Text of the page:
He ignored his leg, which was jumping violently,
Trying to distract him.
His fringe was wet from the sweat of effort,
The pursuit of success. He could not fail.
Another deep breath, and with confidence and inner belief
He successfully
Pushed the button
Through the hole.

Meaningless rant on a Friday night

I’m upset. And I know deep down when I’m upset that I should turn off the laptop, walk away and root out a tin of Celebrations from the spare room that ‘we’re saving for Christmas.’ But like a fool I can’t do that. I need to get this off my chest.

First of all, I’m upset with myself. I’ve been around for thirty-two years, you’d think with all of the physical and metaphorical knocks I’ve had in my lifetime my skin would be thicker. That stupid comments wouldn’t get to me.

Today, Ann Marie Flanagan, a disability activist from Clare, wrote a well articulated article for about why Ireland urgently needs to ratify the United Nations Convention for the Rights of People with Disabilities. Unfortunately some of the comments on the article demonstrated the frightening ignorance of some of the Irish population. (I have said ‘some’ twice, I am not making generalisations, okay. Some of you are lovely). Yes, I know, and trolls are well-known bedfellows. And like the gobshite that I am, I fed the greedy trolls.

One comment that was made was along the lines of ‘You need a PA to get things done and you thought it’d be a great idea to have a child?’ I don’t know this person from Adam, nor he me, but this isn’t the first time I heard this particular line. In fact, the first time I heard this was in the hospital the day after I had my daughter and I was walking to the toilet for the first time after the section. It wasn’t even a nurse that said it, it was an orderly (who we reported afterwards).  It wasn’t any of her business, but we weren’t going to go all angry  crip on her and run the risk of not being able to bring Alison home. Which nearly happened anyway when the head midwife suddenly, for no apparent reason, decided that we couldn’t go home because I was going to be a danger to my baby.

And that moment has never left me. I fought so hard to prove myself before Alison was born, and yet it wasn’t enough. And when I developed postnatal depression afterwards, I felt that I couldn’t seek help in case I accidently revealed some vulnerability and had my daughter taken away from me. There’s an underlying narrative to disability: everything is a struggle. That narrative begins from the day we are born. And I’m so tired of it, I really am.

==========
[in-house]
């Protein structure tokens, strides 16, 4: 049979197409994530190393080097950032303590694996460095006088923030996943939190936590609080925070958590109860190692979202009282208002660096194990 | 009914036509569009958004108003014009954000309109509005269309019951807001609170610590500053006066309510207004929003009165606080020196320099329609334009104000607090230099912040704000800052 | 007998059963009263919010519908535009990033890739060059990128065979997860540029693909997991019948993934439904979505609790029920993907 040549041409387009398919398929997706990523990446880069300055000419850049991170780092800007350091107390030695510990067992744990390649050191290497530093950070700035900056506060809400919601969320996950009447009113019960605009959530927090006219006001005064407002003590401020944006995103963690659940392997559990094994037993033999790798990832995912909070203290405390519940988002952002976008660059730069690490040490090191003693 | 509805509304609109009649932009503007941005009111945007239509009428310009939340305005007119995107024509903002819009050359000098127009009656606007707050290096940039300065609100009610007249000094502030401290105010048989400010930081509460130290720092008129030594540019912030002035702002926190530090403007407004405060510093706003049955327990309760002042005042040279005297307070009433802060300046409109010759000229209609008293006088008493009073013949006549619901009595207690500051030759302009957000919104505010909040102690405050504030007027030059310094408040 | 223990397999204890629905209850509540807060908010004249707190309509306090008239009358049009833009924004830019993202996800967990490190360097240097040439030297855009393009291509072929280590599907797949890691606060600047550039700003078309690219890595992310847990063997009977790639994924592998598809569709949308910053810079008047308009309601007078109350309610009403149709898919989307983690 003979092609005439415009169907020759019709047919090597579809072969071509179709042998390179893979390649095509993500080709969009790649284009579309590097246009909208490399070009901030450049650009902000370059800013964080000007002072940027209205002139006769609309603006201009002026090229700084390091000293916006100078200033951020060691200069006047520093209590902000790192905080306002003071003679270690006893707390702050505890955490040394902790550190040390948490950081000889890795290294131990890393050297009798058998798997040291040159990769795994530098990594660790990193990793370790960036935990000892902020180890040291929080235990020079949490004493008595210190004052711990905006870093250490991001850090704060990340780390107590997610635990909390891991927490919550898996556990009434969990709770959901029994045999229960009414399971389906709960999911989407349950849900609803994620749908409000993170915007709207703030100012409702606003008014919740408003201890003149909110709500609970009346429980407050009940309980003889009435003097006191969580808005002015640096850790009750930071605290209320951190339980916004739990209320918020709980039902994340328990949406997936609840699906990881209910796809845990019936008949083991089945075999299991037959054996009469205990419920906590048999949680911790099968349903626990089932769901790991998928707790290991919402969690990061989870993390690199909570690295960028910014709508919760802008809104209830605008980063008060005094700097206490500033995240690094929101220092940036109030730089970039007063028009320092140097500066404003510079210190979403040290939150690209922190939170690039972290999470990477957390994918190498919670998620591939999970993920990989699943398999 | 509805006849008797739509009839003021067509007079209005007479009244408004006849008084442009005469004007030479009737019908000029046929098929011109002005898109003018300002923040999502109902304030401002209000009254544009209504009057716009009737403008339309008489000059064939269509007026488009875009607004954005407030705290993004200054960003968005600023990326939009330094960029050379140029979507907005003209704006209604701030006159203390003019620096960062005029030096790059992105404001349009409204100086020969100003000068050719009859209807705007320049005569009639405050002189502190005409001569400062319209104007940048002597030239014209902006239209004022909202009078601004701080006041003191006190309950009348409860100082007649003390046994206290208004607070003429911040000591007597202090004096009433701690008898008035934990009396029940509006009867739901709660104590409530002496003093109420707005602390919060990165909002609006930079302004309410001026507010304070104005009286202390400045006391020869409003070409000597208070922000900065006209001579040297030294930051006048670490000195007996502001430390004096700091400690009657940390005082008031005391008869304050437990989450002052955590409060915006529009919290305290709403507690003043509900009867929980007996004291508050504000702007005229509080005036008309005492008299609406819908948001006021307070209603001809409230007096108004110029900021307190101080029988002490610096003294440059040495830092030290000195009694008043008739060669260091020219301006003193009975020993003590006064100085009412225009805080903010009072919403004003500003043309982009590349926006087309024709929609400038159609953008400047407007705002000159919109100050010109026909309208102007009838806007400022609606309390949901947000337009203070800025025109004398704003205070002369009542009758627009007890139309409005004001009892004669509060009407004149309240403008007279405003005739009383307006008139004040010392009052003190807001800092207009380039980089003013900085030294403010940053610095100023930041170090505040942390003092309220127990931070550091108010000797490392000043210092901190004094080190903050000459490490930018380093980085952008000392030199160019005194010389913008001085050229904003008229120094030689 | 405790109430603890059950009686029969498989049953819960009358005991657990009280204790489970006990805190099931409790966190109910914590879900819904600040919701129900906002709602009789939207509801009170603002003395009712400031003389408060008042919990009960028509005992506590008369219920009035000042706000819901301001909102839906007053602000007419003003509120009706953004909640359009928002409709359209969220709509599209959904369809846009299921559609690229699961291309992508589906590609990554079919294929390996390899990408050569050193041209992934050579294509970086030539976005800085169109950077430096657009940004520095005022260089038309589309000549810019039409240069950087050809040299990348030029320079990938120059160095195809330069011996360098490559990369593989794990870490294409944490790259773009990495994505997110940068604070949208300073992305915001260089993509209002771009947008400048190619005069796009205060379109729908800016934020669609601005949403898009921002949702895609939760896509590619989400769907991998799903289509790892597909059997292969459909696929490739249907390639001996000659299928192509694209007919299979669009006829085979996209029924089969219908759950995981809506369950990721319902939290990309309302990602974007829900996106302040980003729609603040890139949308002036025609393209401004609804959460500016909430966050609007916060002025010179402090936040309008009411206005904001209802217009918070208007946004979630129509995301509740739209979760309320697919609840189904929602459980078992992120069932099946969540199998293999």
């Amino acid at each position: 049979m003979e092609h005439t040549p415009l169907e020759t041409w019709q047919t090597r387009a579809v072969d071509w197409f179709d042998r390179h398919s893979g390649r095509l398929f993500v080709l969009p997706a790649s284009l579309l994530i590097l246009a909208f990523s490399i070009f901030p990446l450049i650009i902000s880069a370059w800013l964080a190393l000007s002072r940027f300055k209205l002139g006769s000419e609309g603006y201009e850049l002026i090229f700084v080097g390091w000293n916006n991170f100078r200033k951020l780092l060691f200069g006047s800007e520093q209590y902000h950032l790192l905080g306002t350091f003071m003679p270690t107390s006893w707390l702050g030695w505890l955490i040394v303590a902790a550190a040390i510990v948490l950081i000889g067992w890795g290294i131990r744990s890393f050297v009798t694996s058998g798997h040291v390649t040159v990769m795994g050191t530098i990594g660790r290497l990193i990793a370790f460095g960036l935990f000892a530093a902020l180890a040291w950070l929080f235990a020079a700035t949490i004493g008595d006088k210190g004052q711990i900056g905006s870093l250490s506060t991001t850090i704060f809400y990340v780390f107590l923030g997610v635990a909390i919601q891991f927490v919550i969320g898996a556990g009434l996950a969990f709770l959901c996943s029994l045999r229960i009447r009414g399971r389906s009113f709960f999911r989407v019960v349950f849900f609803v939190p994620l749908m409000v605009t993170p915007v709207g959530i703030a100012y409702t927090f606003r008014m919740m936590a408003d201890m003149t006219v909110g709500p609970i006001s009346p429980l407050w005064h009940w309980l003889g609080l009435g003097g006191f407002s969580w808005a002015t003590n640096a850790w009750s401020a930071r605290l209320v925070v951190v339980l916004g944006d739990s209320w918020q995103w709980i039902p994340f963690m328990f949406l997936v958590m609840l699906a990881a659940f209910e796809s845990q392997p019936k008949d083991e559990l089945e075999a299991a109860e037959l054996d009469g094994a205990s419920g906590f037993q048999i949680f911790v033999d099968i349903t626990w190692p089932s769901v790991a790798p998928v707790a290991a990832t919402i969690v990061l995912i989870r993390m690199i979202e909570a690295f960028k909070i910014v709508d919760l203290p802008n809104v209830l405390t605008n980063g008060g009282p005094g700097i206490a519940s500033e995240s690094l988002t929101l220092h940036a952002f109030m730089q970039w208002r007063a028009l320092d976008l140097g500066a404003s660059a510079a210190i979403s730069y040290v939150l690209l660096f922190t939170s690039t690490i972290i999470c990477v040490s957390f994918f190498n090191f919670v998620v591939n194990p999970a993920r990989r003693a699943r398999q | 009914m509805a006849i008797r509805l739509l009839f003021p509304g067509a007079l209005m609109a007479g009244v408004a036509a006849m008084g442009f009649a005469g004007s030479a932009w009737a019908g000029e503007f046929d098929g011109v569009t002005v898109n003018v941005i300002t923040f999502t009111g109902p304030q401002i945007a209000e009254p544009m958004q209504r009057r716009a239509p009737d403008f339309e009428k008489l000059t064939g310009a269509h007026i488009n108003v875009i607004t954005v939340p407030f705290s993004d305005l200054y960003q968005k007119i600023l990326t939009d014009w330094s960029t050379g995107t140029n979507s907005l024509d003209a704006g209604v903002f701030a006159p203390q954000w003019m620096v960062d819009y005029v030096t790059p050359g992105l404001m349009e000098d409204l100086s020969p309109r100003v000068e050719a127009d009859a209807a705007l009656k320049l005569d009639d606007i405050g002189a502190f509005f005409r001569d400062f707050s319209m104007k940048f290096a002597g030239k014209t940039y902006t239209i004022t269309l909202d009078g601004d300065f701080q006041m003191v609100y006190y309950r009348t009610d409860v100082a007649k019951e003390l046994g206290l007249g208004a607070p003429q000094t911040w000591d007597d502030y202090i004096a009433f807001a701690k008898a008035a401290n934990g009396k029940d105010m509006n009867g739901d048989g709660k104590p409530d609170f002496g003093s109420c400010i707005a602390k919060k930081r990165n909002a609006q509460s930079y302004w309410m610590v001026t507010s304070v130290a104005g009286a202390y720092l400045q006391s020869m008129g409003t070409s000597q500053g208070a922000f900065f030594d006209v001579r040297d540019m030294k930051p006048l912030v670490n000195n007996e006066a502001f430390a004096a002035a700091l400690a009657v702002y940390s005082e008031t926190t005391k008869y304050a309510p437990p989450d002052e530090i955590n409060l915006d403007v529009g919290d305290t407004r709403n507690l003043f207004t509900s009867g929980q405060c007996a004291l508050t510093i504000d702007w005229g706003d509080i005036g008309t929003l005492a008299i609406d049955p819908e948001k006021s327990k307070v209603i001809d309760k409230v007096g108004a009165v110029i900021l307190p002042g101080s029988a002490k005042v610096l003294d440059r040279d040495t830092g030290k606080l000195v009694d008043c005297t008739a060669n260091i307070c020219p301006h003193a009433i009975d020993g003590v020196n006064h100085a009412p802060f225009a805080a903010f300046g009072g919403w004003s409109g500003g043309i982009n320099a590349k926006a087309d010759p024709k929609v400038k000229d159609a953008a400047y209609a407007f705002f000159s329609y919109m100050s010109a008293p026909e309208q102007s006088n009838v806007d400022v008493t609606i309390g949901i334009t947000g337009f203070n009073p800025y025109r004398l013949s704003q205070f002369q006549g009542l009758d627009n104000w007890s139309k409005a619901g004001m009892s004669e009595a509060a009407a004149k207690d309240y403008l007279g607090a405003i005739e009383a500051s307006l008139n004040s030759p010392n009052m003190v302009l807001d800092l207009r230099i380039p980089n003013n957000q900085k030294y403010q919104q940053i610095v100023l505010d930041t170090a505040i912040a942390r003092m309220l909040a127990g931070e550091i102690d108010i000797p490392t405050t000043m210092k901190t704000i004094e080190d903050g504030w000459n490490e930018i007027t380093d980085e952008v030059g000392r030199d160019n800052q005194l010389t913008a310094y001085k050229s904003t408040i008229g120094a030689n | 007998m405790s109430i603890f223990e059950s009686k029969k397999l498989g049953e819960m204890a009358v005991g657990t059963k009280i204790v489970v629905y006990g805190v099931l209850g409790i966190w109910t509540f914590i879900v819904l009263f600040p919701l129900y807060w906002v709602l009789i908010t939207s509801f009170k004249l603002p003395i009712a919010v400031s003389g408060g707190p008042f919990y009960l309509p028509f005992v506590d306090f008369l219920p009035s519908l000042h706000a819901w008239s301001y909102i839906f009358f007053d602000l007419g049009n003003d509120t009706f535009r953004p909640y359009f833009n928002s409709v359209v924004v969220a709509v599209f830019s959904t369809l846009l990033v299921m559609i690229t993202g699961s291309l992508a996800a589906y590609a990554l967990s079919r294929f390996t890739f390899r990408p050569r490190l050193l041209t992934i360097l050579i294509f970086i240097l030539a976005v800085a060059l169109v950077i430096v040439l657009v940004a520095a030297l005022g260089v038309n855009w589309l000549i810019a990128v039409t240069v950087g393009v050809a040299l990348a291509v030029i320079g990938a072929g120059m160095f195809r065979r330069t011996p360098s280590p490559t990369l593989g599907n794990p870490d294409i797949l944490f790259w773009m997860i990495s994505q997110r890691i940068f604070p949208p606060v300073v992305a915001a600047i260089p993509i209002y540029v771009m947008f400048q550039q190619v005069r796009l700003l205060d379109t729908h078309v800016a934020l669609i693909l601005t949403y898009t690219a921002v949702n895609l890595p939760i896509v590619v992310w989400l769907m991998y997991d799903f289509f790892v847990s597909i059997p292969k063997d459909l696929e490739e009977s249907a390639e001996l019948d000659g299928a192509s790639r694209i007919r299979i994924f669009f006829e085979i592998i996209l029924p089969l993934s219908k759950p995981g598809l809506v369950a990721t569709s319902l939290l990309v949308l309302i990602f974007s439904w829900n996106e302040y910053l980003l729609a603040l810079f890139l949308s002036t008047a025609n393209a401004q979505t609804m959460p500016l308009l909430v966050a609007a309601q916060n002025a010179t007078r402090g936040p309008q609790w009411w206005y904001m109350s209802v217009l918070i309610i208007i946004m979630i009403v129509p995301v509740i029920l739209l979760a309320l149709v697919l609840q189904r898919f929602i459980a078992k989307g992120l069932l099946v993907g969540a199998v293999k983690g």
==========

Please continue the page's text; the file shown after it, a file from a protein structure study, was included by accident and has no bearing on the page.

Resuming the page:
I’m tired of biting my tongue every time someone comes over to Alison and says to her ‘are you looking after your mammy?’ I know it’s harmless banter, but I’m the parent, she is my daughter. She has her little chores but nothing like a carer’s role. And having a good PA service will ensure it always stays that way. Alison is very much a child, and will always be, because I am her capable mum. I have to tell myself this every day, and I’m sick of it.

I’m tired of explaining my personal choices to strangers, of having to reassure them that I know what I’m doing (I do have a Trinity degree after all) and having to wangle that degree into conversation to gain credibility from them.

I’m tired of the weight of history on my shoulders, a history that depicted disability as a fate worse than death, that it was perfectly okay to control disabled people and their families by denying them the appropriate services in order for them to live independently, which ultimately results in resentment of the disabled person by their families (Johanne Powell being the most recent example of this).

I honestly don’t know if I can change any of this stuff for the better.

But what I do know is that there’s a box of chocolates in the spare room, and while it won’t exactly change the world, at least I’ll go to bed on a (sugar) high.

Ireland and Disability: A Reflection of 2016


International Day of People with Disabilities: 3rd December